Nimblewill Nomad

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Meredith J. Eberhart,[1] widely known by his nickname Nimblewill Nomad, is an American perpetual hiker and has been the focus of various news stories.[2][3][4][5][6] As of November 2021, he is considered the oldest person, at 83 years old, to have completely hiked the 2,200 mi (3,500 km) of the entire Appalachian Trail.[7][8] Eberhart published a book about one of his long-distance hikes, and, as of 2021, was settled at Flagg Mountain, Alabama.[8]


Eberhart was born in a village in the Ozarks with population of less than 400.[2] He grew up in Russellville, near Jefferson City, Missouri.[4] As a young man, Eberhart attended optometry school, got married, fathered and helped raise two boys, and made a six-figure salary working with cataract patients while living in Titusville, Florida.[2]

After leaving his earlier life in 1998, at age 61, Eberhart became a perpetual walker.[2] In the next 15 years he walked 34,000 miles (55,000 km).[2] He published a book about one of his first hikes, from the Florida Keys to Quebec.[9]

As of January 2018, under an agreement reached between the Alabama Forestry Commission and the Alabama Hiking Trail Society, Eberhart became the official caretaker[6] at a Civilian Conservation Corps (CCC) camp atop Flagg Mountain in Weogufka, in rural Coosa County, Alabama, the southern terminus of the Pinhoti Trail. Press coverage in early 2019 reported that he had settled on Flagg Mountain, although it was noted that Eberhart had "announced his retirement several times in recent years before surging off on yet another odyssey."[6] Eberhart aspires to have the Appalachian Trail extended to Flagg Mountain, and has stated that his "purpose in life now … is to promote this remarkable geographic and historic landmark—that it might ultimately become the hub of all to do with hiking and backpacking in the South... [that] those who dream of one day hiking the Appalachians, those folks, all, will think first of Flagg Mountain."[6] Eberhart has made great contributions in restoring the once dilapidated CCC site.[citation needed]

As late as April 2022 Mr. Eberhart has stated that he in fact does not support the AT2AL movement. His official website states that the use of his name and likeness to promote the AT extension has been done without his permission.[1]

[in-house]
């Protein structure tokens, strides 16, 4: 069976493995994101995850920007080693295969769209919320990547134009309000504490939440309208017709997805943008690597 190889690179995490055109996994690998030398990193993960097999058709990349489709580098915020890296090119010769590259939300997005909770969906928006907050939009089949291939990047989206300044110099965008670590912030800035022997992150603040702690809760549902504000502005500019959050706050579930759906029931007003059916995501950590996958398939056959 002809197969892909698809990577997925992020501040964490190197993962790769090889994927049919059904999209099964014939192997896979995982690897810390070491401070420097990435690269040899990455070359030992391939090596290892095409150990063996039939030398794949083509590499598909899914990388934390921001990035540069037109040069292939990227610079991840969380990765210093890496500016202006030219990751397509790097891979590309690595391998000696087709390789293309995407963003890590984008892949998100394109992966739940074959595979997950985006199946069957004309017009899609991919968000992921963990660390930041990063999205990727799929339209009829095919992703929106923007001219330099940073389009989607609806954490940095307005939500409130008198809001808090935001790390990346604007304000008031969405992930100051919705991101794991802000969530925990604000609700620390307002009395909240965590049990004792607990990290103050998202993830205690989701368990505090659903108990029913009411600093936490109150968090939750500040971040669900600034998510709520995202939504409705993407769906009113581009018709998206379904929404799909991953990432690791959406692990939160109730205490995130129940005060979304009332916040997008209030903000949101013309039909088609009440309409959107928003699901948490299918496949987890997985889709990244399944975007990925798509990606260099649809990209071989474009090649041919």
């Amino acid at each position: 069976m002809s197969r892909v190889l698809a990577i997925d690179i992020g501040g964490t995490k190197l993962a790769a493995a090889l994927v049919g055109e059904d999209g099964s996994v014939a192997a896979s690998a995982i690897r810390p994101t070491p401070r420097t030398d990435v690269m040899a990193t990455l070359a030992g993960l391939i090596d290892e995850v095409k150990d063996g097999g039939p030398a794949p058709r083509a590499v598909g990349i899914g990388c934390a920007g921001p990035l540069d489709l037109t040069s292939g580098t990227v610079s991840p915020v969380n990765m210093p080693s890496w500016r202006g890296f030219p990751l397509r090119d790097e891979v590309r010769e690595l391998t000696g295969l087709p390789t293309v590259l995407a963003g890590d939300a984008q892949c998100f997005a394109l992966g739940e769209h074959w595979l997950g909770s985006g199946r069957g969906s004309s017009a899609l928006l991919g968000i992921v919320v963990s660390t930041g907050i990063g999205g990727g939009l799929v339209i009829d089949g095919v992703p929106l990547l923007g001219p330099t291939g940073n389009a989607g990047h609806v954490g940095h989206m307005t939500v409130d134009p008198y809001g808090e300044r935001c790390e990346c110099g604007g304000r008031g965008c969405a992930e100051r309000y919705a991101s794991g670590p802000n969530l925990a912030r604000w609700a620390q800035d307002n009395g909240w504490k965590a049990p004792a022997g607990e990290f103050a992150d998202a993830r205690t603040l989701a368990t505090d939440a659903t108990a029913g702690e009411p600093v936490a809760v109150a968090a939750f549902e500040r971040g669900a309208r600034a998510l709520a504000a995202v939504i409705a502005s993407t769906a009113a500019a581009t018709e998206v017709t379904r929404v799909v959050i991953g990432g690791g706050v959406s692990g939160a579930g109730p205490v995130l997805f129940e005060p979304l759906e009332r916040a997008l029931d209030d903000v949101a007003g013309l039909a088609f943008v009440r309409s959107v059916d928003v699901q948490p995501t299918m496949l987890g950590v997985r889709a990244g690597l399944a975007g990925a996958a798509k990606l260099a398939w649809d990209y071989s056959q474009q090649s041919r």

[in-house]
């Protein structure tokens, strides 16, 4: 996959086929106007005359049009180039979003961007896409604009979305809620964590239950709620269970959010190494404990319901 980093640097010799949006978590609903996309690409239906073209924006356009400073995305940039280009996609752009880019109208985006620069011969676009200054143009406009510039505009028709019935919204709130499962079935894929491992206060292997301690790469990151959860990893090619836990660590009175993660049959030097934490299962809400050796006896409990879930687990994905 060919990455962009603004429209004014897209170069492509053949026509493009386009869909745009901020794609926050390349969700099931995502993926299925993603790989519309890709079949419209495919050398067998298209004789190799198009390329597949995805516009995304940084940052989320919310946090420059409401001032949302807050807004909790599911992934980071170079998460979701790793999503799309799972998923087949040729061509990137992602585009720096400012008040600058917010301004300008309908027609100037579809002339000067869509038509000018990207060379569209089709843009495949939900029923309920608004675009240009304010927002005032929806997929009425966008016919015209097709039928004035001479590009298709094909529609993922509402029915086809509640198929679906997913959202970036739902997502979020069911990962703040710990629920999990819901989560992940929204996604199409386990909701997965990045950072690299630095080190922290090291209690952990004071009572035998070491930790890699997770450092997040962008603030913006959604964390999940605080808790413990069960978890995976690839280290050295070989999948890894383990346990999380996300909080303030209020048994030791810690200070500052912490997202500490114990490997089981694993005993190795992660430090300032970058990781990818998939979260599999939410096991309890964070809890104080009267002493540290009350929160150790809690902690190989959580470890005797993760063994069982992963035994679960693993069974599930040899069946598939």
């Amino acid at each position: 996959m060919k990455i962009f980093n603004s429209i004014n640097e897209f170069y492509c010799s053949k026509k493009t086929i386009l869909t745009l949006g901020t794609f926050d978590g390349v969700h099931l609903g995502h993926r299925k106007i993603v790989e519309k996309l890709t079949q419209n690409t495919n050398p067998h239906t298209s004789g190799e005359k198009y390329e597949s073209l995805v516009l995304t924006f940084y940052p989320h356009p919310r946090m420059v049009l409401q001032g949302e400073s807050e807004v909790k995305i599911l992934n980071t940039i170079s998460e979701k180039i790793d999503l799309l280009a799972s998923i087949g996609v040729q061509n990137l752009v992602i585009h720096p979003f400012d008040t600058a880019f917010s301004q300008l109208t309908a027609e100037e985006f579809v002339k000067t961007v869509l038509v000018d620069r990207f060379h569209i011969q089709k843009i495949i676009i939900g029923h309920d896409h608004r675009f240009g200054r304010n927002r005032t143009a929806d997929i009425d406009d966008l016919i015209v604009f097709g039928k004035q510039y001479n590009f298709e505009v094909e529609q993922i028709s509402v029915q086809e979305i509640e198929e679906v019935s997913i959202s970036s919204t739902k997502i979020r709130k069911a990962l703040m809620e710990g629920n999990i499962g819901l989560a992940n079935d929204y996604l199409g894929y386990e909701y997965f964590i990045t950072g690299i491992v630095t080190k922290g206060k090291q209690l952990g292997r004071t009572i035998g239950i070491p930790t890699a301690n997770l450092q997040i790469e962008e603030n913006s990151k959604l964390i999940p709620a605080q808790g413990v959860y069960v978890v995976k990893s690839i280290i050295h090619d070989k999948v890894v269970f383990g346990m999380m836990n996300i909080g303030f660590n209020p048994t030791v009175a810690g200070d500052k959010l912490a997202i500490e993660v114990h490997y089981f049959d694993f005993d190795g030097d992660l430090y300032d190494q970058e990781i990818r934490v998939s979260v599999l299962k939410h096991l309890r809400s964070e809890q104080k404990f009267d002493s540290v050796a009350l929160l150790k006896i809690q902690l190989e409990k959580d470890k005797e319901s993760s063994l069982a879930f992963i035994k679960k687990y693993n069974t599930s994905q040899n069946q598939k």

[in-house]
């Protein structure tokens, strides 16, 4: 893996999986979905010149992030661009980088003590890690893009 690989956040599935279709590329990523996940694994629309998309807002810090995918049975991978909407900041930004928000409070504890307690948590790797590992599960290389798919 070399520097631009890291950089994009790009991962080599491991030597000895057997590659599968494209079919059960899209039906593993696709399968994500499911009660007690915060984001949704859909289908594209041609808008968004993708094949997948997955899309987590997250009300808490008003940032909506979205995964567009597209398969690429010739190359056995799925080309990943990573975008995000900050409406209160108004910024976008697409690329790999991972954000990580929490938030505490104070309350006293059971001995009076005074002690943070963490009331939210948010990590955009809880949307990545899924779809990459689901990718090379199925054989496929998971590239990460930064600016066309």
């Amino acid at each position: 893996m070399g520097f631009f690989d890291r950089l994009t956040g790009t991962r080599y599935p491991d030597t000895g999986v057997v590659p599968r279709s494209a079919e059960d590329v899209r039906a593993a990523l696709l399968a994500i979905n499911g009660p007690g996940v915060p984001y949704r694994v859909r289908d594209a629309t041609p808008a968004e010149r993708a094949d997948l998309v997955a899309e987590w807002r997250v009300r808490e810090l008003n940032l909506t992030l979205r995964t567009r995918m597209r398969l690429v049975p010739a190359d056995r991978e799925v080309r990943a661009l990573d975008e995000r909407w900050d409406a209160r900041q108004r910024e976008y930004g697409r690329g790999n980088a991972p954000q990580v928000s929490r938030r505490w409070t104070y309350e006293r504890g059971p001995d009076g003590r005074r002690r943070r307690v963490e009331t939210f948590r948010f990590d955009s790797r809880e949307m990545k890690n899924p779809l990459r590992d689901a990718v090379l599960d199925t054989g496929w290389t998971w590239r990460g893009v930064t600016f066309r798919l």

Eberhart was profiled in several pages[10] of the 2016 book On Trails by environmental journalist Robert Moor, whom he advised to call him "Eb".[11]: 304 


During his years of perpetual walking and hiking, Eberhart was quoted in The Guardian as stating:

I tell my friends: every year I've got less and less, and every year I'm a happier man. I just wonder what it's going to be like when I don't have anything. That's the way we come, and that's the way we go. I'm just preparing for that a little in advance, I guess.[2]

Regarding why he has done his long-distance walking, Eberhart said he has "managed to get the answer boiled down to just 32 words":[5]

It's the people, the places, the pain and the trials,
It's the joy and the blessings that come with the miles.
It's a calling going out to a fortunate few,
To wander the fringes of God's hazy blue.[5]

Nimblewill is distressed at the homogenization of trails as they are re-routed away from human habitation, lamenting:

What joy I had meeting people as I walked the little villages along (Route) 2 (on the International Appalachian Trail). Well, now they've put the trail up on a ridge.... It was one of the most exciting parts of the whole journey, meeting those wonderful people. You can't get that on a ridgetop.[6]


Nimblewill published a book, using his birth name Eberhart:

  • Eberhart, M. J. (2007). Ten Million Steps: Nimblewill Nomad's epic 10-month trek from the Florida Keys to Quebec (1st trade pbk. ed.). Birmingham, AL: Menasha Ridge Press. ISBN 9780897329798. OCLC 76794741.


  1. ^ a b "Nimblewill Nomad". Nimblewill Nomad. Retrieved 2022-04-07.
  2. ^ a b c d e f Moor, Robert (3 July 2017). "The man who went on a hike – and never stopped walking". The Guardian. Retrieved 3 July 2017.
  3. ^ Ogg, Aaron (12 June 2009). "Kalkaska hiker Meredith Eberhard is halfway through 4,600-mile north country trek". The Grand Rapids Press. Retrieved 3 July 2017.
  4. ^ a b Sheeley, Andrew (Aug 29, 2017). "Nimblewill Nomad makes Rolla stop during Route 66 trek". Retrieved 7 January 2019.
  5. ^ a b c Hayes, Keith (15 Nov 2017). "The tale of the long-distance hiker". DVIDS. Defense Visual Information Distribution Service. Retrieved 7 January 2019.
  6. ^ a b c d e Evans, Clay Bonnyman (2 January 2019). "After Tens of Thousands of Miles, Has Hiking Legend "Nimblewill Nomad" Finally Retired?". The Trek. Retrieved 24 April 2019.
  7. ^ Hauser, Christine (9 November 2021). "At 83, 'Nimblewill Nomad' Enters the Appalachian Trail Record Book - M.J. Eberhart, known by his trail name, hiked into Dalton, Mass., on Sunday and became the oldest known person to hike the more than 2,000 miles of trail from Georgia to Maine". The New York Times. Retrieved 13 November 2021.
  8. ^ a b Staff (7 November 2021). "'Nimblewill Nomad,' 83, is the oldest to hike the Appalachian Trail". NPR. Retrieved 8 November 2021.
  9. ^ Eberhart, M. J. (2007). Ten Million Steps: Nimblewill Nomad's epic 10-month trek from the Florida Keys to Quebec (1st trade pbk. ed.). Birmingham, AL: Menasha Ridge Press. ISBN 9780897329798. OCLC 76794741.
  10. ^ For Eberhart's profile, see On Trails, pp. 302-328.
  11. ^ Moor, Robert (2016). On trails. New York: Simon & Schuster. ISBN 9781476739236. OCLC 953525385.

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